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Causes Symptoms Diagnosis




Gout Diet

Gout News

Gout independent risk factor for myocardial infarction  July 23    Common home remedies and do they work

Prevalence of Gout Increases With Increasing BMI July 17

Gout Symptoms

Attacks of gout usually develop very quickly. The first attack often occurs at night. You may go to bed feeling fine, but then wake up in the middle of the night with extreme joint pain.

During an episode your Gout Symptoms may include::

  • sudden, severe joint pain
  • joint swelling
  • shiny red or purple skin around the joint
  • extreme tenderness in the joint area--the area may be so tender that even the touch of a bed sheet may cause severe pain.

Gout Symptoms can be triggered by:

  • drinking too much alcohol
  • eating too much of the wrong foods
  • surgery
  • a sudden, severe illness
  • crash diets
  • injury to a joint
  • chemotherapy

Progression of Gout and its Symptoms

At first, episodes usually are few and far between. They last only a week or so, and then everything seems to go back to normal, with no symptoms between episodes. If the disease is not controlled by medication, attacks may occur more often and may last longer. Repeated episodes can damage the affected joints). If your joints have been damaged, you may have joint stiffness and limited motion after an attack.

Gout Symptoms generally occurs in three phases:

  1. A sudden onset of joint pain and swelling (often in the big toe) that goes away after five to 10 days (or longer, in some instances).
  2. A period of time when there are no symptoms at all, followed by other acute severe attacks.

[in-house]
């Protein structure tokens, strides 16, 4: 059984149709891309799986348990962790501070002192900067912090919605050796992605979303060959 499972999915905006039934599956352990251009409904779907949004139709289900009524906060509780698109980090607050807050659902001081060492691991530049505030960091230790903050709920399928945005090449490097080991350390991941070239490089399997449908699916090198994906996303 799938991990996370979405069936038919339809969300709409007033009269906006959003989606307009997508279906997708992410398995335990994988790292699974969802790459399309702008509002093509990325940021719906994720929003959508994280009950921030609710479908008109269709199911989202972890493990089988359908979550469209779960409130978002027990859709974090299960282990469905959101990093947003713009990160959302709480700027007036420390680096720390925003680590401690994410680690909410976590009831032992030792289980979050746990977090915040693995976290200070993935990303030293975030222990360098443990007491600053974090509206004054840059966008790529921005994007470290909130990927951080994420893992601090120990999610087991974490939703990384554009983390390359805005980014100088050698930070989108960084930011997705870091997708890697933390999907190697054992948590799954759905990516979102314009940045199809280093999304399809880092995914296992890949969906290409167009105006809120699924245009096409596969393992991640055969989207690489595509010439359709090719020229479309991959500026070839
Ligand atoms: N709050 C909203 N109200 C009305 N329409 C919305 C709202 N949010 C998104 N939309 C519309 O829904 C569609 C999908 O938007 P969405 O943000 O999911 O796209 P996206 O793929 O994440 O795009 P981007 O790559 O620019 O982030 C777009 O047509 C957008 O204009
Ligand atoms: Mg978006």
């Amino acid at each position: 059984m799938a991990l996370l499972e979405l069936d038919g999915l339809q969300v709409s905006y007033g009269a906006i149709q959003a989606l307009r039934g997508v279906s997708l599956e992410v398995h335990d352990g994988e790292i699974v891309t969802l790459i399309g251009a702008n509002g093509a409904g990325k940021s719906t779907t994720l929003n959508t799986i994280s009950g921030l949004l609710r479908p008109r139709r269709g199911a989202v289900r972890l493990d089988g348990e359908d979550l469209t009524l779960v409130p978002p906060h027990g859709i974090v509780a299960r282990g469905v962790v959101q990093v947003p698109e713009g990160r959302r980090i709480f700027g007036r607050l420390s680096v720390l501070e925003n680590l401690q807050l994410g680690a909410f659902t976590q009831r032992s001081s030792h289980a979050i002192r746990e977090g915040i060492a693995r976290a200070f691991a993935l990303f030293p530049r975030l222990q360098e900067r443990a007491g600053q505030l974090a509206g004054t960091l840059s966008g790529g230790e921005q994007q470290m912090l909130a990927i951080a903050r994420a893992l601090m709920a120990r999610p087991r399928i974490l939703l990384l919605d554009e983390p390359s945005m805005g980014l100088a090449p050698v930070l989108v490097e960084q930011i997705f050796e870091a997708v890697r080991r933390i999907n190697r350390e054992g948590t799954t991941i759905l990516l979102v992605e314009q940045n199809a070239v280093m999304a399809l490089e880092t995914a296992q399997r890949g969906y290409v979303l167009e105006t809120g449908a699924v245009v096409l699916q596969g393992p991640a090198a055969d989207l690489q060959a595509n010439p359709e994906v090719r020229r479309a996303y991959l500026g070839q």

3. After a number of years, if not treated, the development of persistent swelling, stiffness, and mild to moderate pain in one or more joints after numerous acute (generally severe, but short-lived) episodes.







Health dictionary






This web site is intended for your own informational purposes only. No person or entity associated with this web site purports to be engaging in the practice of medicine through this medium. The information you receive is not intended as a substitute for the advice of a physician or other health care professional. If you have an illness or medical problem, contact your health care provider.

Arthritis can develop as a result of an infection. For example, bacteria that cause gonorrhea or Lyme disease can cause arthritis. Infectious arthritis can cause serious damage, but usually clears up completely with antibiotics. Scleroderma is a systemic disease that involves the skin, but may include problems with blood vessels, joints, and internal organs. Fibromyalgia syndrome is soft-tissue rheumatism that doesn't lead to joint deformity, but affects an estimated 5 million Americans, mostly women. The approximate number of cases in the United States of some common forms of arthritis. is an informational out reach of the Consumer Health Information Network. It is our goal to provide up to date information about arthritis and other inflammatory and bone conditions in a easy to understand format.

Where we get our information.

Most of the information in the site is compiled by editors from information provided by the National Institutes of Health. We are in the process of updating our pages. In the past we have not made reference to the source for information provide by our editors. In the next few weeks we hope to have all our pages marked as to the source.

We have included information from the National Institute of Arthritis and Musculoskeletal and Skin Diseases. Pages that uses information from this source are so acknowledged.

We have contributing authors that send information. Where information is provided by an outside author it is acknowledged by a byline under the title.

Updates of Pages.

Not all of our pages have a date as to the last update. We are in the processes of reviewing all our pages and as we do we include a reference as to when the page was updated. This web site was first published in January of 2003. All pages in the site were created at sometime during or after that time.